Postmodernism has influenced theology, art, culture, architecture, society, film, technology, and economics. Traditional social, art and cultural constructs are discarded and have been reinterpreted in relativistic terms. An example of post-modern thought would be the validation of homosexuality as an equally legitimate sexual expression over and against the Judeo-Christian ethic of heterosexual monogamy. In other words, previously taboo practices and beliefs are given equal validity to traditional values and norms often to the point of displacing the latter.

Literary postmodernism has obvious stylistic characteristics. Features include a tendency to be non-traditional and anti-authoritarian, and to oppose the conventional process of meaning. Post-modern experimental techniques are displayed in such literary forms as the anti novel, concrete poetry, magic realism and Theatre of the Absurd (for example Ibsen's The Chairs). Post-modern stylistic techniques include the following: self reference, pastiche, intertextuality, eclectic approaches to matter and styles and parody.


Term referring to art, literature, and music of the late 19th and the 20th century, it was a form of protest against the industrialized, militaristic, business-oriented, mechanical and bureaucratic nature of the modern world. The period of high modernism literary modernism was the 20 years from 1910 to 1930 and some of the literary "high priests" of the movement were T.S. Eliot, James Joyce, Ezra Pound, Wyndham Lewis, Virginia Woolf, Wallace Stevens and Gertrude Stein. Literary modernism focused on breaking away from rules and conventions, searching for new perspectives and points of view and experimenting in form and style. Some modernists placed emphasis on art for its own sake. The overall results of these shifts were to produce a literature that did seem dedicated to experimentation and innovation. After its high point, modernism seemed to retreat considerably in the 1930s partly because of the tension generated in the decade of political and economical crisis (eg. the depression).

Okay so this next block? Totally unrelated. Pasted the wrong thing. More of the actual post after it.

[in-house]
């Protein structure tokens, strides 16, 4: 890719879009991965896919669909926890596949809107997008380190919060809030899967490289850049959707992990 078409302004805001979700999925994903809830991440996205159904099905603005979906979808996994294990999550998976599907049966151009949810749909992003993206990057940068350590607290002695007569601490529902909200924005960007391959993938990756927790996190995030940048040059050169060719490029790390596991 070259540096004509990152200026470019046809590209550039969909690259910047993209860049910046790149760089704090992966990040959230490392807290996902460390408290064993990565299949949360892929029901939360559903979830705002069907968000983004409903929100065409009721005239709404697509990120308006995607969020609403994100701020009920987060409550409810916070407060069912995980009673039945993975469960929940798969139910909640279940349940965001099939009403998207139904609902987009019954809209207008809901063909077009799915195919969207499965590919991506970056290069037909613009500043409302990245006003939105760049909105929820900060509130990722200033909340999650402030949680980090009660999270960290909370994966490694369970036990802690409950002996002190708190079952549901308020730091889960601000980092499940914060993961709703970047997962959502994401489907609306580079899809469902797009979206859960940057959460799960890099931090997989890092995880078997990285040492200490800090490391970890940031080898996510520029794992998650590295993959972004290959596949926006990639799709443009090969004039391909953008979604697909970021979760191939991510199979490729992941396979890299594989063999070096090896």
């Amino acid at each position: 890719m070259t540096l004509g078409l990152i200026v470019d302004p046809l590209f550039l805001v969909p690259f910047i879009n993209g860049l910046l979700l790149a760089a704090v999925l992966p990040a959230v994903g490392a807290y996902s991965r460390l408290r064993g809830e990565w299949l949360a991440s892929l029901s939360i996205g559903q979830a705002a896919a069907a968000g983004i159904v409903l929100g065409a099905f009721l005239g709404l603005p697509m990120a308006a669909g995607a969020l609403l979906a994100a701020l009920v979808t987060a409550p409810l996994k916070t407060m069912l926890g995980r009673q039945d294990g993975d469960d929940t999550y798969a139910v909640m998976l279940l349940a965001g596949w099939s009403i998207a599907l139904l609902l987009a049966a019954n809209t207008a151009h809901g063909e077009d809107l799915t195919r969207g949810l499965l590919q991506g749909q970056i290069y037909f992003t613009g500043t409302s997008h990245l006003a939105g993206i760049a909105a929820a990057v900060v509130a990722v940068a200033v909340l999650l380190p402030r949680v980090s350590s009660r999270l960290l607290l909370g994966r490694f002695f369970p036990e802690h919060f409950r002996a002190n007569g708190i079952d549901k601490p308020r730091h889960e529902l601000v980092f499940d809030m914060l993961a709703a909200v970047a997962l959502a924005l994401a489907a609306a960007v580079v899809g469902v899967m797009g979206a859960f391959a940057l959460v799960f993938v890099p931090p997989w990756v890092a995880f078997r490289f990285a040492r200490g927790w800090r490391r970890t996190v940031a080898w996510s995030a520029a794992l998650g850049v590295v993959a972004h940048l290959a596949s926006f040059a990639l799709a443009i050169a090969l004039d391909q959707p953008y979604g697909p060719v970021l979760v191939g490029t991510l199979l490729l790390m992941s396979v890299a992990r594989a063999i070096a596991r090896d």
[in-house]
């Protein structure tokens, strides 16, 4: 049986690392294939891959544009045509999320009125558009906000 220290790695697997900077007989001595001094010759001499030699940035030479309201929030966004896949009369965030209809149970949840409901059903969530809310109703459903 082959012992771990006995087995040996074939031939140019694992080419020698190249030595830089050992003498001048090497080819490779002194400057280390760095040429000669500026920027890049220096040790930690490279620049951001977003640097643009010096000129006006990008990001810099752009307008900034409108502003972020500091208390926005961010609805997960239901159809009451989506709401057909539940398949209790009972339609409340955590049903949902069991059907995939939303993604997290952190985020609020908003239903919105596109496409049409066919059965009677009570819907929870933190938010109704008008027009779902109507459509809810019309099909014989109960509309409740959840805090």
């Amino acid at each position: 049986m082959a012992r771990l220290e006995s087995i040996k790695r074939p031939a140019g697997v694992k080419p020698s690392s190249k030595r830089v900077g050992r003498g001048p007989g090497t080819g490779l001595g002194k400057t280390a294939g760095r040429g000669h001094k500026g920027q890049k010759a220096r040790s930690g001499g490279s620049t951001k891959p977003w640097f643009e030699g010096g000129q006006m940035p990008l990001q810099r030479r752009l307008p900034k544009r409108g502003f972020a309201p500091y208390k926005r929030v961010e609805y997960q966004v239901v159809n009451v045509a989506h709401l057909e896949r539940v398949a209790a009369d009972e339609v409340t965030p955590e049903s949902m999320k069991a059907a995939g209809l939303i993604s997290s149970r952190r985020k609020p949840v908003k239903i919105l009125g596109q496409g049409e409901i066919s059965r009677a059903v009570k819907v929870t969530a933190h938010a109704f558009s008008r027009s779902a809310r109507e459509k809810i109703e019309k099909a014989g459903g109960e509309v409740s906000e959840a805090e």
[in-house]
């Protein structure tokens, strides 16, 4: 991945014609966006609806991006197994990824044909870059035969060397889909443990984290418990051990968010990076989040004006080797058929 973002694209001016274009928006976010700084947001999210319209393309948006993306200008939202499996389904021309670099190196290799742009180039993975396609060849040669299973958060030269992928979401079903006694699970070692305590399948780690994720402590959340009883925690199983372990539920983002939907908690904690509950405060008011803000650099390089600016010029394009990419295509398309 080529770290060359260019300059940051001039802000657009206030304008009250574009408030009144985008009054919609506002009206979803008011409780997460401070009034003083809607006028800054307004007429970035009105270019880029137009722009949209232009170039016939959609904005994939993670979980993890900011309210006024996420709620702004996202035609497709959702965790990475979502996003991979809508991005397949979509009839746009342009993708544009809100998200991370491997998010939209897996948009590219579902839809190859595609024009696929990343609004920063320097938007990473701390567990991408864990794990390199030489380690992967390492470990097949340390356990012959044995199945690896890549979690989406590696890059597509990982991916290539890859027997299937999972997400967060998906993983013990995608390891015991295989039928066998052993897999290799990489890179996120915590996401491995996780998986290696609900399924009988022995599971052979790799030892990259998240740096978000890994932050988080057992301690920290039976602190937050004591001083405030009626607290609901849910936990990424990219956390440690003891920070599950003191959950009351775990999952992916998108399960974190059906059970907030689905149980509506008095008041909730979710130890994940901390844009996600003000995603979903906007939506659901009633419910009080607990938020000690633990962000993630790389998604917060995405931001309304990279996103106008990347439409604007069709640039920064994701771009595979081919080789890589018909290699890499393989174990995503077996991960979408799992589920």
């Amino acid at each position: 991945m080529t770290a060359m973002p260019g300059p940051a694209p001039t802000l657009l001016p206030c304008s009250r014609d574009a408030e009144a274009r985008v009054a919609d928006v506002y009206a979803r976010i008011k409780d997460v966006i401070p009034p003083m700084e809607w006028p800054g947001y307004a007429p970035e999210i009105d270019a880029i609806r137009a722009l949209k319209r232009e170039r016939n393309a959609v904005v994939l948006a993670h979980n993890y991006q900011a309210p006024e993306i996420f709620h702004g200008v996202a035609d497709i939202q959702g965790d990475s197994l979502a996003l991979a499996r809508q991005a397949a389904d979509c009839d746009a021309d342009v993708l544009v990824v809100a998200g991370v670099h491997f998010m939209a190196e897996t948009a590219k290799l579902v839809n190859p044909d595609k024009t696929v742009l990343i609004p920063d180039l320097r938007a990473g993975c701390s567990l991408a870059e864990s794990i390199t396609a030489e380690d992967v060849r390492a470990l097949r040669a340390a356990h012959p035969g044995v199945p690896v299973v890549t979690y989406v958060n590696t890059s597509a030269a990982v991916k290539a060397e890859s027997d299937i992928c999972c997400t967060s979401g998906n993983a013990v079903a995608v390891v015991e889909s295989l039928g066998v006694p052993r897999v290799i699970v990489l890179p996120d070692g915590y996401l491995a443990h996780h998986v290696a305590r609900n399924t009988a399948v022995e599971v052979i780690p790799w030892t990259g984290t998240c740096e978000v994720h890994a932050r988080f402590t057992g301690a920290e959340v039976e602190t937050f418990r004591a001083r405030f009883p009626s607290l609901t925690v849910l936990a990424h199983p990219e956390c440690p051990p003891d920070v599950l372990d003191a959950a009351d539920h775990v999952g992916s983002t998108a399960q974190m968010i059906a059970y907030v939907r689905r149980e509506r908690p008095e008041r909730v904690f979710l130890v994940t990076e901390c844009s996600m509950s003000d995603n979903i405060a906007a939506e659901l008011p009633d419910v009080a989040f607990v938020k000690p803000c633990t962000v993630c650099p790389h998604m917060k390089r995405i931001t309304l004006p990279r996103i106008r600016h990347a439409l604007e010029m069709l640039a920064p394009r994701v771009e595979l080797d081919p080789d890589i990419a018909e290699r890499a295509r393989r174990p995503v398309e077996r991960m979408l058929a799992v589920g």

Marxist Criticism
The basic Marxist assumption is that those who control a social's economy also control, or at least influence heavily, its cultural and intellectual products. The Marxist theory of social history initially emerged in the nineteenth century. It was the product of a period of particularly turbulent social change fuelled by new sciences, new technologies and new political institutions. As Marxist theory has been applied to the understanding of literature, it has provided an often-potent means of assessing the social significance of the literary text. Marxist criticism interprets a literary work as both a reflection and a product of economic conflict between the social classes. Some particular Marxist assumptions about social relations include:
* Individuals do not have an existence independent of society. Individuals are creatures of social history.
* Society is dynamic, constantly in flux. Social change results from a dialectic of opposing forces out of which a new synthesis of society is constantly emerging--a new set of social relationships, standards and ideals. History is a record of this dialectic of social forces.
* The forces fuelling this social dialectic are essentially economic in nature, and they are dramatized in tensions within and between social classes. These forces set the bourgeoisie and the proletariat in opposition to one another.
* All literature is ideological. That is, all literature reflects the social dialectic of history and directly or indirectly declares an allegiance or hostility to these forces. All literature, then, is polemical.